W3C home > Mailing lists > Public > w3c-wai-ig@w3.org > April to June 1999

Re: Debunking the need for "text-only" parallel sites

From: Nick Traenkner <nick@kentinfoworks.com>
Date: Fri, 21 May 1999 15:03:30 -0400
Message-ID: <3745AE01.79E4B593@kentinfoworks.com>
To: Kynn Bartlett <kynn-hwg@idyllmtn.com>
CC: w3c-wai-ig@w3.org
Kynn Bartlett wrote:

> It's another issue, too.  I (and others) maintain that properly
> done HTML means accessible HTML, and that means no need for a
> text-only copy.

And of course browsers which support the mechanisms available to make work
those pages which require no text-only views. While they are getting better, I
am (as I am sure many here are) disillusioned by the progress of both
Microsoft and that other company that I can't remember at the moment (started
with an N I think...). I am sure this has a lot to do with the fact that
although it seems old hat to me, HTML4 and CSS etc... are young

But this is a real problem right now- some (business) clients demand hacked
HTML- in this case, text-only looks like a good solution, especially if you
can do it without duplication. They aren't concerned that the AOL 3.0 browser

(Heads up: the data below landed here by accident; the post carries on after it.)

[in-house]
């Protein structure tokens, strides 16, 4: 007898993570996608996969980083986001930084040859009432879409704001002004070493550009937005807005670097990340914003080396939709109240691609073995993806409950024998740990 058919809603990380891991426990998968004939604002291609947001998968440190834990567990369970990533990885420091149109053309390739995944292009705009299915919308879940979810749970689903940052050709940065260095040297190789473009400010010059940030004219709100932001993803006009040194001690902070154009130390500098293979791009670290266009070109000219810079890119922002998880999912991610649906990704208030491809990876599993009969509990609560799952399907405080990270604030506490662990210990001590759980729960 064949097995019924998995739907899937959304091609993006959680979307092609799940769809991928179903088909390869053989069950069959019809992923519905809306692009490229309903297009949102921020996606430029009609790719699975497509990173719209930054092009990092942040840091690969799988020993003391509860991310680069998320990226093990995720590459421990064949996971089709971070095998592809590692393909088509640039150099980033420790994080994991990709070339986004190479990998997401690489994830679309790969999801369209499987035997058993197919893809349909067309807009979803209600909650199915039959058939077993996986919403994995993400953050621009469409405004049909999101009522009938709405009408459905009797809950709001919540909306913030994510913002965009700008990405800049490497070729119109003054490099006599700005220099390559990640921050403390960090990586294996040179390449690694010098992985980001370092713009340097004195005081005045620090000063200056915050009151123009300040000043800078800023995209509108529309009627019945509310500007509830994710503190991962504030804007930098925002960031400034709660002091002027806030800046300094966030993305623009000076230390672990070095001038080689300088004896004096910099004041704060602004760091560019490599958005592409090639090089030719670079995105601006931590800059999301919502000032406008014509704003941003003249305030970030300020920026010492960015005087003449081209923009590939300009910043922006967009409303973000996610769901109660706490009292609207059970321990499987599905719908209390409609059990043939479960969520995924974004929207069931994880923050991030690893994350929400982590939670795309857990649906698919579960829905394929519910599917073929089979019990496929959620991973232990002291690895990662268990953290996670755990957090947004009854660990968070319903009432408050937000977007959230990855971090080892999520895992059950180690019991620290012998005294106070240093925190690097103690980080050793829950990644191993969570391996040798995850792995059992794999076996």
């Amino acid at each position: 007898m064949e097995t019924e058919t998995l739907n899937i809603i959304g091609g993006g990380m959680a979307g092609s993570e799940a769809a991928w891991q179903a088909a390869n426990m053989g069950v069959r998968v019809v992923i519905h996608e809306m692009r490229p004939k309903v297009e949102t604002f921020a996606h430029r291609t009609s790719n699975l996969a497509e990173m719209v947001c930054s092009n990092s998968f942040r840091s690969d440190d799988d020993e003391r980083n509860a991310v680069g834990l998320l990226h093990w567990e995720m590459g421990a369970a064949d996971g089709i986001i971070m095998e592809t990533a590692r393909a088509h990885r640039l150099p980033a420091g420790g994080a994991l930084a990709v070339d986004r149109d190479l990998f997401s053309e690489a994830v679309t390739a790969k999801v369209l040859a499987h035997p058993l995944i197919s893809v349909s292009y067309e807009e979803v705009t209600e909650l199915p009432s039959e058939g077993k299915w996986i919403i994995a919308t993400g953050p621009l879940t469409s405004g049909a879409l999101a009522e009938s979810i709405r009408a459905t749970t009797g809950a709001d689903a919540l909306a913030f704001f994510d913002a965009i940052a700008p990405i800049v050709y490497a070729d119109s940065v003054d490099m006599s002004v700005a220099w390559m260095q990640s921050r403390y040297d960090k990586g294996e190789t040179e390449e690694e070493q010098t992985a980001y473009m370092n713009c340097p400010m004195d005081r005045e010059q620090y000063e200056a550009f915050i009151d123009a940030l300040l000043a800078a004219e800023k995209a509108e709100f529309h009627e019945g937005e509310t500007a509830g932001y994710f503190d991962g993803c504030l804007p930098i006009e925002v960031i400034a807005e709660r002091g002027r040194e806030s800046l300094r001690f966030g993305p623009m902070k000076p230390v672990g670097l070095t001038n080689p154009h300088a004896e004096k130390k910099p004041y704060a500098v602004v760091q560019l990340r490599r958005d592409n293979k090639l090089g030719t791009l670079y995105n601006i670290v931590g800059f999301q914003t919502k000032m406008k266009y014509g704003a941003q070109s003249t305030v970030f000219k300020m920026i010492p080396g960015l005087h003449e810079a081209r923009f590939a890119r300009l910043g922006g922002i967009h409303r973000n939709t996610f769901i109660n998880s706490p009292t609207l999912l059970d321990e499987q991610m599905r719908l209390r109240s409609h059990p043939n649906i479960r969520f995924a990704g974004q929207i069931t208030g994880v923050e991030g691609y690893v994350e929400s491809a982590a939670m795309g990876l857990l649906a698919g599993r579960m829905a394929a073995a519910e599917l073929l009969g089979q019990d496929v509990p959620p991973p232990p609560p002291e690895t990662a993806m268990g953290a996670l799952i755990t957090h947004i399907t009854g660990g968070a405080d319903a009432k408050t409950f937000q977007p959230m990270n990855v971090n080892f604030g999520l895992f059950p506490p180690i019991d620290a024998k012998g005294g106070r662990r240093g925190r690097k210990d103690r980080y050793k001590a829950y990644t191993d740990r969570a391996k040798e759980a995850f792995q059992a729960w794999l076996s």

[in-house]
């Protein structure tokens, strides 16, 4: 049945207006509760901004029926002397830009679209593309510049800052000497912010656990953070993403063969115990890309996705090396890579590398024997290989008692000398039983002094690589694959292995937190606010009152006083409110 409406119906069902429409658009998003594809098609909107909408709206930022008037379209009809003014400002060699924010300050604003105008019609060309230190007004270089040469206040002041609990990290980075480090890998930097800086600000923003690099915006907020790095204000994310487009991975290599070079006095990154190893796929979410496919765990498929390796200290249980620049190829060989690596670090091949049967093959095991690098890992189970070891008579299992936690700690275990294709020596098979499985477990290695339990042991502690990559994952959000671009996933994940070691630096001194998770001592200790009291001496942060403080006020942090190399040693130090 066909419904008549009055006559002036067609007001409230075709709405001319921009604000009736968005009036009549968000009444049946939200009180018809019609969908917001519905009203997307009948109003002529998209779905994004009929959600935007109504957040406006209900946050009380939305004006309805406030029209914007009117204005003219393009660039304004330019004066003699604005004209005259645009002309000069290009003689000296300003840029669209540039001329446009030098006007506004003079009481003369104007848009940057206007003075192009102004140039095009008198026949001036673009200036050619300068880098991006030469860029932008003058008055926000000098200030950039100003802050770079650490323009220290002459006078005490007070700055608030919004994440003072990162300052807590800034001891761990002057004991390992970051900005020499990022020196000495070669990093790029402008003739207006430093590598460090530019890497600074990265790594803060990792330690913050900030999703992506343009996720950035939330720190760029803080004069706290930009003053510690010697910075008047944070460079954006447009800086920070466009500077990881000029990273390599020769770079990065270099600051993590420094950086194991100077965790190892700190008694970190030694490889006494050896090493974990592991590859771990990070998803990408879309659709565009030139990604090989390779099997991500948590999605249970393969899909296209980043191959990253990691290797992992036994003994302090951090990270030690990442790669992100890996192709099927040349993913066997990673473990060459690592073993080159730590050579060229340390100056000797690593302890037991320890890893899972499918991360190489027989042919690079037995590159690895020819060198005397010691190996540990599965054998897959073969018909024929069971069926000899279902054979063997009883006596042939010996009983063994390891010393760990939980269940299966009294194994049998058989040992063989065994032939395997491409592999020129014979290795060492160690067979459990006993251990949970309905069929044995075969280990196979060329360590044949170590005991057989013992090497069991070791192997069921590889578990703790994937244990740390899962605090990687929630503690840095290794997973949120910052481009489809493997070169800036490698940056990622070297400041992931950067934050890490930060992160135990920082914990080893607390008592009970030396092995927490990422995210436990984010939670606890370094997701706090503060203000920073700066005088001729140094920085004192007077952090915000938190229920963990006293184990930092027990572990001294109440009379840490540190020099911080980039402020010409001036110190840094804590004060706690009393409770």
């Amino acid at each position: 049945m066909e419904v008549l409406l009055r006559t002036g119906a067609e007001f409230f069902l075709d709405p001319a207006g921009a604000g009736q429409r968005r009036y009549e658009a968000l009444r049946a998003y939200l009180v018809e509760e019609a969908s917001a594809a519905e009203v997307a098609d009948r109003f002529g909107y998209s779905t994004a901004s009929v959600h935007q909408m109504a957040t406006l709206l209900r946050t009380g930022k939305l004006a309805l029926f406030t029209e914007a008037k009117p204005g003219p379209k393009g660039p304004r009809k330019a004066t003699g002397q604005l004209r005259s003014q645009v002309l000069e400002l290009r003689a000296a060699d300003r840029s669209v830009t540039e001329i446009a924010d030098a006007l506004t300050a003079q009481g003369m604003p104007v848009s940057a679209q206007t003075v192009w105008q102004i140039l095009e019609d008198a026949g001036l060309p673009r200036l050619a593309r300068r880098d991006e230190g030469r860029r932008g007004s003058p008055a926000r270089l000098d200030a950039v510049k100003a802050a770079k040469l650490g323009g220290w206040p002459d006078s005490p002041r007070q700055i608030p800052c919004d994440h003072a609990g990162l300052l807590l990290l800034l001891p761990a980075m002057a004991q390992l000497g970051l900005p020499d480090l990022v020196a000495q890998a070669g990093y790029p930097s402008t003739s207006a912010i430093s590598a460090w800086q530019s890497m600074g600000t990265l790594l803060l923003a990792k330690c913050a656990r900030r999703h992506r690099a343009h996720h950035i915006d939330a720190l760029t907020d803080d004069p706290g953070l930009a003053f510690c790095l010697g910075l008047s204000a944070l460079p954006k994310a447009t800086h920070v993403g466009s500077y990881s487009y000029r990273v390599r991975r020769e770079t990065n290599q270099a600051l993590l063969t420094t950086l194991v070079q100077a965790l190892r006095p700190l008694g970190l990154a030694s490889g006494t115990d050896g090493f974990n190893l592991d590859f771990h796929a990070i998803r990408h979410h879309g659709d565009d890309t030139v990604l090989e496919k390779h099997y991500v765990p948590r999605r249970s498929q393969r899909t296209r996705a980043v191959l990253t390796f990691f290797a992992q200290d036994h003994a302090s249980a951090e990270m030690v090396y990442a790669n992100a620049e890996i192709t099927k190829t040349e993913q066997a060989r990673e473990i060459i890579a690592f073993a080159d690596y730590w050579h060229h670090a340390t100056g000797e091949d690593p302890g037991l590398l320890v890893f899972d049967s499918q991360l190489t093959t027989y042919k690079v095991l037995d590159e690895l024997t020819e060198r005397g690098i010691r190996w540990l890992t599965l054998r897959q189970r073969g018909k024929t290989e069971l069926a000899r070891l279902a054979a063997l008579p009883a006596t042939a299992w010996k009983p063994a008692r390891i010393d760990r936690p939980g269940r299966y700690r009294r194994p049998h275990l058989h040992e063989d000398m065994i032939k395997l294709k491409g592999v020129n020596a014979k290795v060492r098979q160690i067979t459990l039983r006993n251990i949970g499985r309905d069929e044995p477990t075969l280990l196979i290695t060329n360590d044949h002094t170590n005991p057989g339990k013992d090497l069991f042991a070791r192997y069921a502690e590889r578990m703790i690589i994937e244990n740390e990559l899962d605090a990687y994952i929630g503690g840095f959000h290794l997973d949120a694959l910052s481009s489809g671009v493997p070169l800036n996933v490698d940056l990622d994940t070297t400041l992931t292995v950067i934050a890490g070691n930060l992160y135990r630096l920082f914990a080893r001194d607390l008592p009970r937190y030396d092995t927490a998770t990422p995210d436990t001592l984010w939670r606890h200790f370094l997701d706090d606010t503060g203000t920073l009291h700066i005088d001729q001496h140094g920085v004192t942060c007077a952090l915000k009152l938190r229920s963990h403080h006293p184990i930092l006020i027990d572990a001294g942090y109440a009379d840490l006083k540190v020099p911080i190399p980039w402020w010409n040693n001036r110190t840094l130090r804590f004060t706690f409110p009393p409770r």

that doesn't support CSS will render a page readable- they're concerned that
it will render the page "ugly"- image is very important to them (though I do
fight against 'marketing creep' as much as possible, in favor of accessible

> Three words:  "Separate. But. Equal."  You will people who very
> strongly consider the idea of "ghettoization" of the disabled to
> be a worse sin than inaccessible pages.  While I am not quite so
> dogmatic about this, I can certainly see the point and I think
> there is an implicit assumption that "disabled folks cannot use
> the web as well as others can, therefore we need to make special
> accomodations for them" and that is insulting when in reality,

This is not so much a usability issue then as it is a political issue (not to
imply political = not important). By offering a text-only view of a site, you
are creating information ghettos. Interesting point- one I would not have
considered, being disability-impaired. My view is that until everyone supports
the proper application of HTML/CSS special accomodations may be neccessary for
those web authors who must work within the constraints of a customer with
high-visibility (actually the trick is getting them to constrain themselves).

> Sorry for raising my voice.

No problem, just as long as the voices aren't so loud that no one hears what
is being said.

Received on Friday, 21 May 1999 15:03:36 UTC

This archive was generated by hypermail 2.3.1 : Wednesday, 7 January 2015 16:08:31 UTC